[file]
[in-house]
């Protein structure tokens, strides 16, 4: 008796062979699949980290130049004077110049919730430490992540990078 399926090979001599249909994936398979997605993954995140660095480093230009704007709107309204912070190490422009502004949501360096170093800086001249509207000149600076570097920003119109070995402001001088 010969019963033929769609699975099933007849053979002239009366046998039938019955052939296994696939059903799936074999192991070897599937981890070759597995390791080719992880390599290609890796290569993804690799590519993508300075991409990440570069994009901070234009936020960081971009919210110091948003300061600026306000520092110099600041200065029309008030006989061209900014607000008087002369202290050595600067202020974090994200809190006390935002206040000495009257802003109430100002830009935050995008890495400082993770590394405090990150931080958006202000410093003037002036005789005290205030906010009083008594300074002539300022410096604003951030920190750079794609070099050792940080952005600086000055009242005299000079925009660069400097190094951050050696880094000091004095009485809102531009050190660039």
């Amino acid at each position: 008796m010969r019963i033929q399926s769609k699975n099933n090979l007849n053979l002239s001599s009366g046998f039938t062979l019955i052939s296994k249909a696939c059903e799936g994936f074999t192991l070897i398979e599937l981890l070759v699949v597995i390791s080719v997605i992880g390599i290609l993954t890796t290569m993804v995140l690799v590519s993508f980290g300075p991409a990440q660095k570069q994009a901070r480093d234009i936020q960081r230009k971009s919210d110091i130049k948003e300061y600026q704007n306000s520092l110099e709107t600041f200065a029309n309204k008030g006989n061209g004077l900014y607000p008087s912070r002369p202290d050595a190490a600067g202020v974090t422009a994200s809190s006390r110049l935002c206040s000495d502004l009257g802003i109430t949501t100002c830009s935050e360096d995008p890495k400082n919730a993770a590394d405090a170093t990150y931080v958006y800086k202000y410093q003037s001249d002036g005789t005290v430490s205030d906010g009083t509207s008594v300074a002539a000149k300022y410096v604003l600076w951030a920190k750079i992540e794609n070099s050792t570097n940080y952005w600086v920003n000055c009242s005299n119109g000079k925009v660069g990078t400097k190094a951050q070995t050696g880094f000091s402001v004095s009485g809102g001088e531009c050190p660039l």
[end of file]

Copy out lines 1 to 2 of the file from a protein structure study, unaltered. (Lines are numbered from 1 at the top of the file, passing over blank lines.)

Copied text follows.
[in-house]
């Protein structure tokens, strides 16, 4: 008796062979699949980290130049004077110049919730430490992540990078 399926090979001599249909994936398979997605993954995140660095480093230009704007709107309204912070190490422009502004949501360096170093800086001249509207000149600076570097920003119109070995402001001088 010969019963033929769609699975099933007849053979002239009366046998039938019955052939296994696939059903799936074999192991070897599937981890070759597995390791080719992880390599290609890796290569993804690799590519993508300075991409990440570069994009901070234009936020960081971009919210110091948003300061600026306000520092110099600041200065029309008030006989061209900014607000008087002369202290050595600067202020974090994200809190006390935002206040000495009257802003109430100002830009935050995008890495400082993770590394405090990150931080958006202000410093003037002036005789005290205030906010009083008594300074002539300022410096604003951030920190750079794609070099050792940080952005600086000055009242005299000079925009660069400097190094951050050696880094000091004095009485809102531009050190660039």